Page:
I go through book stores, normally looking for things that very few people are interested in. I can do well at big used book sales, finding things that from my point of view are under-valued.
Living authors generally speaking are of little interest to me. But: I often feel that I should try. So I got a remaindered copy of Ian McEwan, Enduring Love. A bit odd: some rather dramatic events at the beginning, the writer showing some technique with shifts in perspective, etc. The introduction of a new one-sided obsessive love affair; the decline if not disintegration of a long-standing childless marriage."Relationships." Is it true that Jane Austen describes courtships, which can be fairly dramatic, much more than the minutiae of two married people together?
Anyway, there are some good moments. Just before the protagonist meets some children, at the beginning of a chapter. "It was with a touch of sadness that Clarissa [his wife] sometimes told me that I would have made a wonderful father." Examples for a paragraph--he has had some success with kids.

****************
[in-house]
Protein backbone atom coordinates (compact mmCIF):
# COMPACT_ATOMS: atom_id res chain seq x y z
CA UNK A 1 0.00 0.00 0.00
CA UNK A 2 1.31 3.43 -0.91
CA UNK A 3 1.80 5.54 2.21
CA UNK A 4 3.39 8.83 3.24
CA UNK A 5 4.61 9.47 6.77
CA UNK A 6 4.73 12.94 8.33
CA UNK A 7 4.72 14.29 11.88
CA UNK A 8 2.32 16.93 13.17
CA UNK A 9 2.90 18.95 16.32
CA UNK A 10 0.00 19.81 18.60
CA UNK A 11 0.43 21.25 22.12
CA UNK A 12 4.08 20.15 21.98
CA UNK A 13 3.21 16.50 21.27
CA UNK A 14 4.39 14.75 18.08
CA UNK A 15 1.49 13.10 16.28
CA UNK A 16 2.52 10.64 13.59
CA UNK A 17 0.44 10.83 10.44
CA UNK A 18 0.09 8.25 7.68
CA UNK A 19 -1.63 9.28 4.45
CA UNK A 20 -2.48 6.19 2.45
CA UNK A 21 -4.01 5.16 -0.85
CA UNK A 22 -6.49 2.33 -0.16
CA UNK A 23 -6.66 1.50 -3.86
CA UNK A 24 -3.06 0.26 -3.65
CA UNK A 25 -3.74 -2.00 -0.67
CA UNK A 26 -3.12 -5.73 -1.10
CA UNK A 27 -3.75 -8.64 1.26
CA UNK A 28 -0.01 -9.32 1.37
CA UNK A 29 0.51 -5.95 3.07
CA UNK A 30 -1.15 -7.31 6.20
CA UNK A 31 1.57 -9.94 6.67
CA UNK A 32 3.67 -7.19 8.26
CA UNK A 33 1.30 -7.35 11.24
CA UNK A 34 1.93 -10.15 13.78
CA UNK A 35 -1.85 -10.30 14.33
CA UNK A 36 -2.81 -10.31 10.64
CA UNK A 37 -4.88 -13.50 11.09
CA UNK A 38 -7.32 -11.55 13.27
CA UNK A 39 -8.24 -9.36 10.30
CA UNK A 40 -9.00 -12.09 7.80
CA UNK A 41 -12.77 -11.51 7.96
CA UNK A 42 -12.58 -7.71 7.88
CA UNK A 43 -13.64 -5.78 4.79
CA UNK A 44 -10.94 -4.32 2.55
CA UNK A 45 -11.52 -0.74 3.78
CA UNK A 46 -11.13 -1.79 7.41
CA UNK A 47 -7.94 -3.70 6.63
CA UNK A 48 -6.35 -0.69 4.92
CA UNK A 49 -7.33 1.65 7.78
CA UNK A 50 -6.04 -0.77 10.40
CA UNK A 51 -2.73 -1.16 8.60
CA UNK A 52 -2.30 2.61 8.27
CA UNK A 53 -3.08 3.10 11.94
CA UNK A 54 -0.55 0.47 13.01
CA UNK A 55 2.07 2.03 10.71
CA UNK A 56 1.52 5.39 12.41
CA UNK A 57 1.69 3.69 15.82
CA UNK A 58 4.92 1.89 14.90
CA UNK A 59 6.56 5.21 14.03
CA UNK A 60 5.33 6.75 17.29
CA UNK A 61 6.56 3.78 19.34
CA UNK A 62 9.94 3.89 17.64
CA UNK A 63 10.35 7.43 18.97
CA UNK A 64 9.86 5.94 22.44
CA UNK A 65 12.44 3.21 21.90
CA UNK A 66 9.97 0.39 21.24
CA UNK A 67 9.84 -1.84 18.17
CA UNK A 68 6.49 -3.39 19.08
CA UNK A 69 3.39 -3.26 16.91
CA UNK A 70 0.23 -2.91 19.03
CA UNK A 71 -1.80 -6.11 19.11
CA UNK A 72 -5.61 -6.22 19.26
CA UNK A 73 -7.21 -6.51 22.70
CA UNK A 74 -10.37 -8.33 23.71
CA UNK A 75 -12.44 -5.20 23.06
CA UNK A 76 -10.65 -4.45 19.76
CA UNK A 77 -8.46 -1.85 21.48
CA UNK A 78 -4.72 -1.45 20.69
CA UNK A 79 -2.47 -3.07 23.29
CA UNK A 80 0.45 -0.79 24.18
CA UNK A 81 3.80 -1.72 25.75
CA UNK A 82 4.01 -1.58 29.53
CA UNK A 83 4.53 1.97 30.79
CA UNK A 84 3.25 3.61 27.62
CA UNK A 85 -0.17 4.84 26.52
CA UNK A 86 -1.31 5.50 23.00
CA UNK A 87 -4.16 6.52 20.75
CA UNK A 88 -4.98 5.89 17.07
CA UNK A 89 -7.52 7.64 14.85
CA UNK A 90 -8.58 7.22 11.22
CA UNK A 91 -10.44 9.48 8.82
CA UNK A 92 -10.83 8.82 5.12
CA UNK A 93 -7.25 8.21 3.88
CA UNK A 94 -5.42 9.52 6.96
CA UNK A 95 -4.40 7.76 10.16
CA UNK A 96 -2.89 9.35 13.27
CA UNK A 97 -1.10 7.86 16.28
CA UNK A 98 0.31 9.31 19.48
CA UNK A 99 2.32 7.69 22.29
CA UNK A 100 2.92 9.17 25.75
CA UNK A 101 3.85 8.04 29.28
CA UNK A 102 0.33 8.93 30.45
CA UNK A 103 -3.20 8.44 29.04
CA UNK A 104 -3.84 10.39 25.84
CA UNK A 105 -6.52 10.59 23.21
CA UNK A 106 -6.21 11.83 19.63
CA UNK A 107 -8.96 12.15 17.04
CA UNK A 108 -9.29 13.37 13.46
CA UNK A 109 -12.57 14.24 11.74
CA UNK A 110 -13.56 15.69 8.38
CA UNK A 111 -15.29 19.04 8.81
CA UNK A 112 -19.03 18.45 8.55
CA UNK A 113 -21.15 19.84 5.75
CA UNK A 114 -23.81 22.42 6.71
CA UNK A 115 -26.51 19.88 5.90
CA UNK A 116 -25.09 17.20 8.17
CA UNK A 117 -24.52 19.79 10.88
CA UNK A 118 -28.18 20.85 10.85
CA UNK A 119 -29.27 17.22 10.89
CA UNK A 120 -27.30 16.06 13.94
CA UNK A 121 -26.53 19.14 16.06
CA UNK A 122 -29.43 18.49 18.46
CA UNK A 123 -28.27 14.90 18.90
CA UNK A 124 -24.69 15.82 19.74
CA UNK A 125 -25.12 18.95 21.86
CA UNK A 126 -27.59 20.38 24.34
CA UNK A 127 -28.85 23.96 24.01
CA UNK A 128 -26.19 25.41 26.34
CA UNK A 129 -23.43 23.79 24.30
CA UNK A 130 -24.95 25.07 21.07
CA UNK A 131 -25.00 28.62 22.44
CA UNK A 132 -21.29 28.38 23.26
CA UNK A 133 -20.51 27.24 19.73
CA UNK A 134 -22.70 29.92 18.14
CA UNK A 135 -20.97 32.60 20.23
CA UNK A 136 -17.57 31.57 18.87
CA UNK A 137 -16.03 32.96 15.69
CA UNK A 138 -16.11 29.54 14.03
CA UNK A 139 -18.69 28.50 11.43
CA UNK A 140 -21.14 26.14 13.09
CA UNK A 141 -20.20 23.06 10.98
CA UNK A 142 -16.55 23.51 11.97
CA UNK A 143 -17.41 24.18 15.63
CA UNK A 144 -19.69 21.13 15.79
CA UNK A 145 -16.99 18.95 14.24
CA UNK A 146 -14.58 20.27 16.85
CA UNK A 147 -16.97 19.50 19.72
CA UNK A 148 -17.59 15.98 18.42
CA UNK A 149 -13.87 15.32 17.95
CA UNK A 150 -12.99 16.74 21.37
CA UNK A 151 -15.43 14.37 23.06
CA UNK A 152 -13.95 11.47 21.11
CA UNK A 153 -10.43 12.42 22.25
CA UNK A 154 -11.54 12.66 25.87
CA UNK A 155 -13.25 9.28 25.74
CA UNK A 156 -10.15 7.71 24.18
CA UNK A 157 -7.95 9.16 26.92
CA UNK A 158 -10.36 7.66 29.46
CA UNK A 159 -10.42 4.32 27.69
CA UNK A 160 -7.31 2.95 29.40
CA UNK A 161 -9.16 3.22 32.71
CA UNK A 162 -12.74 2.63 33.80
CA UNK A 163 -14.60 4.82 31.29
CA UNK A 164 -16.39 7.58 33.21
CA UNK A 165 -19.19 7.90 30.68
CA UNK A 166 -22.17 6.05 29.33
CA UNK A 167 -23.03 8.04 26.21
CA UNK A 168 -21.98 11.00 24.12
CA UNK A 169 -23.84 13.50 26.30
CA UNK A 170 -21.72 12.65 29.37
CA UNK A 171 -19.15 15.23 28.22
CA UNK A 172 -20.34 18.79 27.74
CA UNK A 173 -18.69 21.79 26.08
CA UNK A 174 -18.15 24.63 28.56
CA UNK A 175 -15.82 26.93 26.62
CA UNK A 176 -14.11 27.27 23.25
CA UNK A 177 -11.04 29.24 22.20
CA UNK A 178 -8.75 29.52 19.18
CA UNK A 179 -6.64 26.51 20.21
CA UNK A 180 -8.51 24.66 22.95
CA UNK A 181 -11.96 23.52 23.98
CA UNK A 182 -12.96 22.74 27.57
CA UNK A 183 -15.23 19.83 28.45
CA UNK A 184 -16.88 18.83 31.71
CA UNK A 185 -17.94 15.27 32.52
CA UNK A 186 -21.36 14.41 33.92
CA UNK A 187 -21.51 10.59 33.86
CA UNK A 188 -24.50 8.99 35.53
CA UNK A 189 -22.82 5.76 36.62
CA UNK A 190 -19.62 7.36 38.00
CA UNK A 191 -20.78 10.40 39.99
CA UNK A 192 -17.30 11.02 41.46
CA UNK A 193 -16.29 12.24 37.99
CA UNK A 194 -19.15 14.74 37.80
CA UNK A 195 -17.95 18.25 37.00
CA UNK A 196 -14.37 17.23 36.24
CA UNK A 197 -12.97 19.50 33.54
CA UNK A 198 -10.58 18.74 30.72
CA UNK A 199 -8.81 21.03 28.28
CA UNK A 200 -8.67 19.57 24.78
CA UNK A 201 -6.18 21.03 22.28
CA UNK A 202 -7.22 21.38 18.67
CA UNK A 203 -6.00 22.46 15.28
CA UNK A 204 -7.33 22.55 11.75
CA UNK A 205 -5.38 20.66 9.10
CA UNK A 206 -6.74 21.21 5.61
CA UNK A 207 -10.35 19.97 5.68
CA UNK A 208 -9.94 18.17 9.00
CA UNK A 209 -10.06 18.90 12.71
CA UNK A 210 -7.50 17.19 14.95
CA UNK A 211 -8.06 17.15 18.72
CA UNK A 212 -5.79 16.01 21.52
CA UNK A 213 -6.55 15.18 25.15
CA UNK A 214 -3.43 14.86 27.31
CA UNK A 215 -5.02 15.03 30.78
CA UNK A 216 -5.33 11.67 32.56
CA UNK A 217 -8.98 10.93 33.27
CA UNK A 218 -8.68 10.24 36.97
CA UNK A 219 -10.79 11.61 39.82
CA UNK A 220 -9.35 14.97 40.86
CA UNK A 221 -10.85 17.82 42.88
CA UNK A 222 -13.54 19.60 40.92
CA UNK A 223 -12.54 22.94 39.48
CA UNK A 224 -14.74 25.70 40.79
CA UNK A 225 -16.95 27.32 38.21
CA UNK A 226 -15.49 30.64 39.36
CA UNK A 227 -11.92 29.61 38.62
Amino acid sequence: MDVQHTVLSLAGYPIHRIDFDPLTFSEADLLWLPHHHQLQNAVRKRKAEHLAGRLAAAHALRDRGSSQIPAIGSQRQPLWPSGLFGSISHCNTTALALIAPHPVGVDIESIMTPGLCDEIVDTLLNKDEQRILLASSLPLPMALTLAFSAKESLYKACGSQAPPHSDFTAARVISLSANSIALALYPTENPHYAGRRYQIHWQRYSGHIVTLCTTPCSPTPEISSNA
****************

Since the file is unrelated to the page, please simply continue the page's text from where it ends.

"For all that, there's an uneasiness I have to conceal when I meet a child. I see myself through that child's eyes, and remember how I regarded adults when I was small. They seemed a grey crew to me, too fond of sitting down, too keen on small talk, too accustomed to having nothing to look forward to.... when I was an energetic, self-important ten-year-old and found myself in a roomful of grown-ups, I felt guilty, and thought it only polite to conceal the fun I was having elsewhere."
The protagonist was once a "real" scientist, doing work in a lab, but for years he's been successful as a science "writer" or popularizer, increasingly concerned he's some kind of charlatan. He gets some work done as he goes through his personal crises: "I wrote a long and dull review of five books on consciousness. When I started out in science-writing the word was more or less proscribed in scientific discourse. It wasn't a subject. Now it was up there with black holes and Darwin, almost bigger than dinosaurs." For Christmas my son got me not one, but two books on consciousness.